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Exit Clause: Merkel's Partners Want Broke Countries Out of Euro

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German Chancellor Angela Merkel (right) of the CDU and CSU boss Horst Seehofer: The conservative parties lack unity on EU policy. Zoom
AP/dpa

German Chancellor Angela Merkel (right) of the CDU and CSU boss Horst Seehofer: The conservative parties lack unity on EU policy.

Chancellor Angela Merkel wants the next government to be unified on its EU policy, but her sister party is resorting to populism. Bavaria's Christian Social Union wants tougher provisions against deficit offenders and the ability to drive them out of the euro zone.

As the three general secretaries of the parties planning to form the next goverment in Berlin -- the Christian Democratic Union (CDU), the Christian Social Union (CSU) and the Social Democratic Party (SPD) -- offered a progress report on coalition talks, they had a singular goal. After all the news reports about bickering between the conservative CDU/CSU bloc and the center-left SPD, they had hoped to demonstrate a bit of harmony between the parties, which are traditionally archrivals despite having governed together twice over the years.

When it comes to the most important issues, there's a high degree of unity, CDU General Secretary Hermann Gröhe told reporters -- particularly when it comes to policies on the European Union. SPD General Secretary Andrea Nahles agreed.

What they didn't reveal is the fact that the 12-page paper they negotiated in a working group covering European issues also includes a short note that has been appended to the minutes. In the text, which has been seen by SPIEGEL ONLINE, the CSU, the Bavarian sister party to Merkel's CDU, calls for repeat deficit offenders to exit the euro zone.

"The CSU wants member states who will not be in a position in the foreseeable future to fulfill the stability criteria of the Maastricht Treaty to be given the possibility of temporarily leaving the euro zone," the text states. The CDU and the SPD take a different view from the CSU and no compromise is in sight.

Compared to a number of statements made in the past about the euro crisis by the Bavarian party, this one was actually pretty reserved. Still, the message is clear -- the party wants bankrupt nations to leave the common currency. That's precisely the position the CSU unanimously agreed to at a party conference last year. And it's certainly not good news for Merkel, who would prefer to do without such potentially burdensome political outbursts on European policy. It's also a sign that Merkel's sister party won't simply go along with policies from the chancellor that tend to be friendly towards the EU.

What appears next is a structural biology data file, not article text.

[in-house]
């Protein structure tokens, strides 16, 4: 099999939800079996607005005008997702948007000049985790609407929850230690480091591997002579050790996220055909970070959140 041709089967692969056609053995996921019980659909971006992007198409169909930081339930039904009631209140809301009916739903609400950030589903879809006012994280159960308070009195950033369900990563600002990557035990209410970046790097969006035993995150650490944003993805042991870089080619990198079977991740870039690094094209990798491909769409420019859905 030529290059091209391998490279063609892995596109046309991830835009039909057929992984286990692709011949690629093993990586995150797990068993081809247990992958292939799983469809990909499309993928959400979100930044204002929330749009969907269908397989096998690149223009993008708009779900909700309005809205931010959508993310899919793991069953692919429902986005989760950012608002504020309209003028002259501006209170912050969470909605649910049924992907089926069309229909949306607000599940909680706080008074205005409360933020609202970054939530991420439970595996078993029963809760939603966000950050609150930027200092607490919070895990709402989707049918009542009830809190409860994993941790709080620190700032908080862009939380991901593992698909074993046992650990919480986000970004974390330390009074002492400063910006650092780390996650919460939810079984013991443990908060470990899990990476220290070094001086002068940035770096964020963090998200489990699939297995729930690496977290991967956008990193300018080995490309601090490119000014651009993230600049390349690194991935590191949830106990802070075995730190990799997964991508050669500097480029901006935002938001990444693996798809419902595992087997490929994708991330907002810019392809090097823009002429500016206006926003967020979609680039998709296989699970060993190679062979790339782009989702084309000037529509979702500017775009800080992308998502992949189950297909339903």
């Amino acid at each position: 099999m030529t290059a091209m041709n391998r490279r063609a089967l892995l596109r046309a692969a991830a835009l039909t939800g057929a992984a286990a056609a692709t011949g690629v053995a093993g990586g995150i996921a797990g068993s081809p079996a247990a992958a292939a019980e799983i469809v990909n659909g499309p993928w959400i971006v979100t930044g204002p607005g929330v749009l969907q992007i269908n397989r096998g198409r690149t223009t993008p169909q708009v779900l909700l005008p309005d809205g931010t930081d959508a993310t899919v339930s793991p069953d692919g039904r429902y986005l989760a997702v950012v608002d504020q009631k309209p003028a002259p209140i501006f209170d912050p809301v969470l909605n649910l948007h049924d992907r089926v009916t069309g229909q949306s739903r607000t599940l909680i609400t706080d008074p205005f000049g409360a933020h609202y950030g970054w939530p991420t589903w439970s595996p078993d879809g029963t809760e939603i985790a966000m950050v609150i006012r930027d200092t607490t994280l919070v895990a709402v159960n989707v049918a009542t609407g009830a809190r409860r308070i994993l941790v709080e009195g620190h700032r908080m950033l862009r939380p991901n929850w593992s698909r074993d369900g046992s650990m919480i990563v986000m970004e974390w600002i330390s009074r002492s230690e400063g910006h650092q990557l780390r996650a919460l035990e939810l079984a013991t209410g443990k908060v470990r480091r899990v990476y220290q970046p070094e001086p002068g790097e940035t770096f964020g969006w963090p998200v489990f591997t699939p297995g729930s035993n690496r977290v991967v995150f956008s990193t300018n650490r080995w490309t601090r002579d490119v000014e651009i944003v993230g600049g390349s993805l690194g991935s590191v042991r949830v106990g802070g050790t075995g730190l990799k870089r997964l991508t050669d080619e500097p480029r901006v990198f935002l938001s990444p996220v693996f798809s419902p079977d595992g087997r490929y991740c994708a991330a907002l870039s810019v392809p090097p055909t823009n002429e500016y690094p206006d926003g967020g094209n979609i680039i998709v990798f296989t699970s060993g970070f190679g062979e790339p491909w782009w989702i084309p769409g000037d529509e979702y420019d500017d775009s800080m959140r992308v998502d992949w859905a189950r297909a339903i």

That applies to a number of other issues, too. In the minutes, the CSU adds another one of its pet demands -- namely for national referendums on "European decisions of particular importance." The CSU is also calling for more powers to be transferred from Brussels back to the EU member states as well as procedures for the restructuring of countries' debts.

Battling Germany's New Anti-Euro Party

In addition to indicating that the CSU and the CDU aren't speaking with one voice during coalition talks, they also show that CSU party boss Horst Seehofer is already preparing for European Parliament elections that are scheduled in May. The CSU is hoping to take the wind out of the sails of the anti-euro Alternative for Germany (AFD) party, which has decent prospects of gaining seats in the EU's only elected body. With that in mind, it's unlikely the CSU is just going to sit back and allow the CDU and the SPD to negotiate gently for the sake of Merkel's party.

In the note, the CSU also pleads for a smaller European Commission, the EU's executive. "There has to be a reduction of the departments," said the CSU's Thomas Silberhorn, who is negotiating EU policy issues on behalf of his party. "The only places where cabinets are this big is Africa, where all tribes have to be taken into consideration when building governments."

With that kind of mood, it's little surprise that a statement by CSU General Secretary Alexander Dobrindt slightly disrupted the harmonious atmosphere between the CDU and SPD on Wednesday.

"We will not allow our culture of discussion to be disrupted by harmony," he said smugly. In terms of Germany's EU policies, he appears to be sticking to his word.

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1. optional
peskyvera 11/15/2013
Perhaps a much tougher stand should have been taken BEFORE admitting any one particular nation. I guess looking the other way was easier and less troublesome.
2. Broken countries out of Euro
Marc Marchetti 11/17/2013
I agree, any broken country should be out of the EU, especially those "Lazy southern Europeans". Europe exist only on paper, it is only a dream and a bureaucratic nightmare. No matter how hard Mrs Merkel works on building an harmonious EU, it can happen only on paper but not in the real world, all European countries are culturally too different to become a "melting pot" like USA. I am an Italian-American and i never heard New Yorkers complaining that people from the south states such Mississippi are lazy, like the friend Germans think about the Italians. Italians have many defects, but they are not lazy, is true in Italy most of the politicians are dishonest, many do not like to pay taxes, but the Italians in general are very entrepreneurial people, look what they do in USA: their income as a group is much higher than the average.
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